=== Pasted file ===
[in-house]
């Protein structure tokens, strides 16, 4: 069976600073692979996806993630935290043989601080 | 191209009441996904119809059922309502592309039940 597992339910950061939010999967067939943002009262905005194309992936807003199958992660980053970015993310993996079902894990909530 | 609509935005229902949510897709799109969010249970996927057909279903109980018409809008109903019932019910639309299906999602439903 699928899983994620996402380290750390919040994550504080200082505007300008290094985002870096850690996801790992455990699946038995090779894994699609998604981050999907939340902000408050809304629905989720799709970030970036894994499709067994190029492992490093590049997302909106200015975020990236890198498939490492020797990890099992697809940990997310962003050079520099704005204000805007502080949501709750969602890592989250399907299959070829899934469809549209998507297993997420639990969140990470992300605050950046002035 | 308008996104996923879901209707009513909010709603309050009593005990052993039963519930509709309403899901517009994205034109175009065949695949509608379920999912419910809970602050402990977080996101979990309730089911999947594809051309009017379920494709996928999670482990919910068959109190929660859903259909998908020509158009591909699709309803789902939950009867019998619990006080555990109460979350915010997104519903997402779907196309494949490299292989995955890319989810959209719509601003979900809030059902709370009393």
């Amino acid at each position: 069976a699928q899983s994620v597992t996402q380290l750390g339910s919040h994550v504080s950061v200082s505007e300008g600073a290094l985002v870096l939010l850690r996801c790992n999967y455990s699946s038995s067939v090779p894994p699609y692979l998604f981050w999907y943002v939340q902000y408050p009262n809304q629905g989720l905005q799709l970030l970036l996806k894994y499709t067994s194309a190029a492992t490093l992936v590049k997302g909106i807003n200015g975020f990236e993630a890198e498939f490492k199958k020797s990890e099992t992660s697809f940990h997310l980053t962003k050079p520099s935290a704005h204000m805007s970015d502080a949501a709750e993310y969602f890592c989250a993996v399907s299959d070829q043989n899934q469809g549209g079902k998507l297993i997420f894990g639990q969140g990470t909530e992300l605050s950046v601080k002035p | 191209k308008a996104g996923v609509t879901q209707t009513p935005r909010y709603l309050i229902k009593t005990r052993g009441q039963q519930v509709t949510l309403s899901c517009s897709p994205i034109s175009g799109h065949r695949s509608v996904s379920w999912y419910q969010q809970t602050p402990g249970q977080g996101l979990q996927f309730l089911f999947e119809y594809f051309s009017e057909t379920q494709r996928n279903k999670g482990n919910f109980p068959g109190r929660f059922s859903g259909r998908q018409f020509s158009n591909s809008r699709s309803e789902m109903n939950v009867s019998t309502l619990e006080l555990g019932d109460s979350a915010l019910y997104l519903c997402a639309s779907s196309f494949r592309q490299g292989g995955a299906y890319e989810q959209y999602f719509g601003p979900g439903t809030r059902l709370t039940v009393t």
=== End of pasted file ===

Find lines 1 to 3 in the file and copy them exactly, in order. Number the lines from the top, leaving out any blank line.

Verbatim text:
[in-house]
């Protein structure tokens, strides 16, 4: 069976600073692979996806993630935290043989601080 | 191209009441996904119809059922309502592309039940 597992339910950061939010999967067939943002009262905005194309992936807003199958992660980053970015993310993996079902894990909530 | 609509935005229902949510897709799109969010249970996927057909279903109980018409809008109903019932019910639309299906999602439903 699928899983994620996402380290750390919040994550504080200082505007300008290094985002870096850690996801790992455990699946038995090779894994699609998604981050999907939340902000408050809304629905989720799709970030970036894994499709067994190029492992490093590049997302909106200015975020990236890198498939490492020797990890099992697809940990997310962003050079520099704005204000805007502080949501709750969602890592989250399907299959070829899934469809549209998507297993997420639990969140990470992300605050950046002035 | 308008996104996923879901209707009513909010709603309050009593005990052993039963519930509709309403899901517009994205034109175009065949695949509608379920999912419910809970602050402990977080996101979990309730089911999947594809051309009017379920494709996928999670482990919910068959109190929660859903259909998908020509158009591909699709309803789902939950009867019998619990006080555990109460979350915010997104519903997402779907196309494949490299292989995955890319989810959209719509601003979900809030059902709370009393």
């Amino acid at each position: 069976a699928q899983s994620v597992t996402q380290l750390g339910s919040h994550v504080s950061v200082s505007e300008g600073a290094l985002v870096l939010l850690r996801c790992n999967y455990s699946s038995s067939v090779p894994p699609y692979l998604f981050w999907y943002v939340q902000y408050p009262n809304q629905g989720l905005q799709l970030l970036l996806k894994y499709t067994s194309a190029a492992t490093l992936v590049k997302g909106i807003n200015g975020f990236e993630a890198e498939f490492k199958k020797s990890e099992t992660s697809f940990h997310l980053t962003k050079p520099s935290a704005h204000m805007s970015d502080a949501a709750e993310y969602f890592c989250a993996v399907s299959d070829q043989n899934q469809g549209g079902k998507l297993i997420f894990g639990q969140g990470t909530e992300l605050s950046v601080k002035p | 191209k308008a996104g996923v609509t879901q209707t009513p935005r909010y709603l309050i229902k009593t005990r052993g009441q039963q519930v509709t949510l309403s899901c517009s897709p994205i034109s175009g799109h065949r695949s509608v996904s379920w999912y419910q969010q809970t602050p402990g249970q977080g996101l979990q996927f309730l089911f999947e119809y594809f051309s009017e057909t379920q494709r996928n279903k999670g482990n919910f109980p068959g109190r929660f059922s859903g259909r998908q018409f020509s158009n591909s809008r699709s309803e789902m109903n939950v009867s019998t309502l619990e006080l555990g019932d109460s979350a915010l019910y997104l519903c997402a639309s779907s196309f494949r592309q490299g292989g995955a299906y890319e989810q959209y999602f719509g601003p979900g439903t809030r059902l709370t039940v009393t």